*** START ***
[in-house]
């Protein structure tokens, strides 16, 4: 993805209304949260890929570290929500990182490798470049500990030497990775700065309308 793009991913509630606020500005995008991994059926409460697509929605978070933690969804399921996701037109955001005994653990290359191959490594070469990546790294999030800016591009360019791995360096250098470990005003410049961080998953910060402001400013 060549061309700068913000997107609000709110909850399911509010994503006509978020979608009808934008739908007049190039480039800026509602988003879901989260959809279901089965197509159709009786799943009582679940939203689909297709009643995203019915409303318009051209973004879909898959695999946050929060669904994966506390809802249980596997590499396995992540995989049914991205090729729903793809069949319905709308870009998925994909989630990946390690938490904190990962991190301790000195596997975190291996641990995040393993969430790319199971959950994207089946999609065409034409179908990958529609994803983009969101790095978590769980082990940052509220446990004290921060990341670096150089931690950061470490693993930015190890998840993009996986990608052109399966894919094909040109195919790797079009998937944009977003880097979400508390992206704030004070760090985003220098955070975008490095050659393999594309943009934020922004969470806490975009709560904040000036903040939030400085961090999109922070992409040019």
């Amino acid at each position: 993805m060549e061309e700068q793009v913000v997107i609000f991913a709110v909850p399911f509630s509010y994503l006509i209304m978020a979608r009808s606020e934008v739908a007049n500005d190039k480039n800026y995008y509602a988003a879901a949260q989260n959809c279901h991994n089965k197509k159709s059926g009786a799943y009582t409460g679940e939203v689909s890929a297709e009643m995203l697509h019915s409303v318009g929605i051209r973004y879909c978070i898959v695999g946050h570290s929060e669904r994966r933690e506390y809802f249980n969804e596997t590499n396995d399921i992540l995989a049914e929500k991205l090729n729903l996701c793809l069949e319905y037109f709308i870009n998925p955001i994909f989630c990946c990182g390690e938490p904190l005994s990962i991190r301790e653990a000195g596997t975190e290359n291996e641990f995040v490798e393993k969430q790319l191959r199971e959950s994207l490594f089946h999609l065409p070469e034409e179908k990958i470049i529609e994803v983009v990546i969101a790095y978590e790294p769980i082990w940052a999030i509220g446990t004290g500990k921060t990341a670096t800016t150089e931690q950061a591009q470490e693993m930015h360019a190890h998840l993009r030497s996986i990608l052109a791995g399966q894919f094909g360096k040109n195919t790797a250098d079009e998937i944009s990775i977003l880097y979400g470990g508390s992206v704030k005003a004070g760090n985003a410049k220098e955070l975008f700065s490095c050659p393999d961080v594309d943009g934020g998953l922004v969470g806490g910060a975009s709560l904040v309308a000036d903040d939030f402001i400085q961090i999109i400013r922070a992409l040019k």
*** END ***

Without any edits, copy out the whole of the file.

[in-house]
């Protein structure tokens, strides 16, 4: 993805209304949260890929570290929500990182490798470049500990030497990775700065309308 793009991913509630606020500005995008991994059926409460697509929605978070933690969804399921996701037109955001005994653990290359191959490594070469990546790294999030800016591009360019791995360096250098470990005003410049961080998953910060402001400013 060549061309700068913000997107609000709110909850399911509010994503006509978020979608009808934008739908007049190039480039800026509602988003879901989260959809279901089965197509159709009786799943009582679940939203689909297709009643995203019915409303318009051209973004879909898959695999946050929060669904994966506390809802249980596997590499396995992540995989049914991205090729729903793809069949319905709308870009998925994909989630990946390690938490904190990962991190301790000195596997975190291996641990995040393993969430790319199971959950994207089946999609065409034409179908990958529609994803983009969101790095978590769980082990940052509220446990004290921060990341670096150089931690950061470490693993930015190890998840993009996986990608052109399966894919094909040109195919790797079009998937944009977003880097979400508390992206704030004070760090985003220098955070975008490095050659393999594309943009934020922004969470806490975009709560904040000036903040939030400085961090999109922070992409040019």
């Amino acid at each position: 993805m060549e061309e700068q793009v913000v997107i609000f991913a709110v909850p399911f509630s509010y994503l006509i209304m978020a979608r009808s606020e934008v739908a007049n500005d190039k480039n800026y995008y509602a988003a879901a949260q989260n959809c279901h991994n089965k197509k159709s059926g009786a799943y009582t409460g679940e939203v689909s890929a297709e009643m995203l697509h019915s409303v318009g929605i051209r973004y879909c978070i898959v695999g946050h570290s929060e669904r994966r933690e506390y809802f249980n969804e596997t590499n396995d399921i992540l995989a049914e929500k991205l090729n729903l996701c793809l069949e319905y037109f709308i870009n998925p955001i994909f989630c990946c990182g390690e938490p904190l005994s990962i991190r301790e653990a000195g596997t975190e290359n291996e641990f995040v490798e393993k969430q790319l191959r199971e959950s994207l490594f089946h999609l065409p070469e034409e179908k990958i470049i529609e994803v983009v990546i969101a790095y978590e790294p769980i082990w940052a999030i509220g446990t004290g500990k921060t990341a670096t800016t150089e931690q950061a591009q470490e693993m930015h360019a190890h998840l993009r030497s996986i990608l052109a791995g399966q894919f094909g360096k040109n195919t790797a250098d079009e998937i944009s990775i977003l880097y979400g470990g508390s992206v704030k005003a004070g760090n985003a410049k220098e955070l975008f700065s490095c050659p393999d961080v594309d943009g934020g998953l922004v969470g806490g910060a975009s709560l904040v309308a000036d903040d939030f402001i400085q961090i999109i400013r922070a992409l040019k």